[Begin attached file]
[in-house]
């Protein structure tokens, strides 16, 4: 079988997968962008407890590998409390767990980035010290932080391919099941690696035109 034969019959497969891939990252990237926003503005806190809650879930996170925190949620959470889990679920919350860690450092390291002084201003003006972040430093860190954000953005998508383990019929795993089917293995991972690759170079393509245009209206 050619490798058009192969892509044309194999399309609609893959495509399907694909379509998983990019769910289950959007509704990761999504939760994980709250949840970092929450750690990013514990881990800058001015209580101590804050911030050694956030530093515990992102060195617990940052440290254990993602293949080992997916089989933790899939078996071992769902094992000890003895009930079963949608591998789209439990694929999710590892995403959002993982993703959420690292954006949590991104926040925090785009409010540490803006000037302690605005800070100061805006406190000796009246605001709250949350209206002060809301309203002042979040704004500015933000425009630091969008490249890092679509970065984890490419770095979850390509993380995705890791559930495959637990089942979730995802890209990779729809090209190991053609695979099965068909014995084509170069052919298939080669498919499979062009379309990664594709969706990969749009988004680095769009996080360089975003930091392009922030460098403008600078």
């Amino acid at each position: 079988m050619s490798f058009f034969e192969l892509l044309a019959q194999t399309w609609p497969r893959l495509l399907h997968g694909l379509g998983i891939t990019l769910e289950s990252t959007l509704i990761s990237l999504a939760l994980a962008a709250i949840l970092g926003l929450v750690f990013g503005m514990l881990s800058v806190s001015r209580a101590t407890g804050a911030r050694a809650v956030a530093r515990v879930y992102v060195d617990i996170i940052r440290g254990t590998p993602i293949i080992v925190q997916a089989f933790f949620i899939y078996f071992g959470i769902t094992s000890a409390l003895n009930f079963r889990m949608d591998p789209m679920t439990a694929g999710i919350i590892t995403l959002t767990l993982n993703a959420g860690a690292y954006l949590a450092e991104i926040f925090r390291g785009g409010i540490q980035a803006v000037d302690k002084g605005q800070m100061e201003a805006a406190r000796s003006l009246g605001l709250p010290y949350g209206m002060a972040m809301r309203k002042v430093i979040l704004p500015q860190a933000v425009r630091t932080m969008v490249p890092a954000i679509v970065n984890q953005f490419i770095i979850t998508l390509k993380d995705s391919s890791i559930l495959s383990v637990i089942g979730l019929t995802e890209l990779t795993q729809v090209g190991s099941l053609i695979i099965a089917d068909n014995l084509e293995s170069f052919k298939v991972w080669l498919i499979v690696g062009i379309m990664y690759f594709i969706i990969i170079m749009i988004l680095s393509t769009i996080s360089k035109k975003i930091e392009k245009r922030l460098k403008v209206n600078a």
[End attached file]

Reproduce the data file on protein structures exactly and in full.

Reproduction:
[in-house]
């Protein structure tokens, strides 16, 4: 079988997968962008407890590998409390767990980035010290932080391919099941690696035109 034969019959497969891939990252990237926003503005806190809650879930996170925190949620959470889990679920919350860690450092390291002084201003003006972040430093860190954000953005998508383990019929795993089917293995991972690759170079393509245009209206 050619490798058009192969892509044309194999399309609609893959495509399907694909379509998983990019769910289950959007509704990761999504939760994980709250949840970092929450750690990013514990881990800058001015209580101590804050911030050694956030530093515990992102060195617990940052440290254990993602293949080992997916089989933790899939078996071992769902094992000890003895009930079963949608591998789209439990694929999710590892995403959002993982993703959420690292954006949590991104926040925090785009409010540490803006000037302690605005800070100061805006406190000796009246605001709250949350209206002060809301309203002042979040704004500015933000425009630091969008490249890092679509970065984890490419770095979850390509993380995705890791559930495959637990089942979730995802890209990779729809090209190991053609695979099965068909014995084509170069052919298939080669498919499979062009379309990664594709969706990969749009988004680095769009996080360089975003930091392009922030460098403008600078």
């Amino acid at each position: 079988m050619s490798f058009f034969e192969l892509l044309a019959q194999t399309w609609p497969r893959l495509l399907h997968g694909l379509g998983i891939t990019l769910e289950s990252t959007l509704i990761s990237l999504a939760l994980a962008a709250i949840l970092g926003l929450v750690f990013g503005m514990l881990s800058v806190s001015r209580a101590t407890g804050a911030r050694a809650v956030a530093r515990v879930y992102v060195d617990i996170i940052r440290g254990t590998p993602i293949i080992v925190q997916a089989f933790f949620i899939y078996f071992g959470i769902t094992s000890a409390l003895n009930f079963r889990m949608d591998p789209m679920t439990a694929g999710i919350i590892t995403l959002t767990l993982n993703a959420g860690a690292y954006l949590a450092e991104i926040f925090r390291g785009g409010i540490q980035a803006v000037d302690k002084g605005q800070m100061e201003a805006a406190r000796s003006l009246g605001l709250p010290y949350g209206m002060a972040m809301r309203k002042v430093i979040l704004p500015q860190a933000v425009r630091t932080m969008v490249p890092a954000i679509v970065n984890q953005f490419i770095i979850t998508l390509k993380d995705s391919s890791i559930l495959s383990v637990i089942g979730l019929t995802e890209l990779t795993q729809v090209g190991s099941l053609i695979i099965a089917d068909n014995l084509e293995s170069f052919k298939v991972w080669l498919i499979v690696g062009i379309m990664y690759f594709i969706i990969i170079m749009i988004l680095s393509t769009i996080s360089k035109k975003i930091e392009k245009r922030l460098k403008v209206n600078a």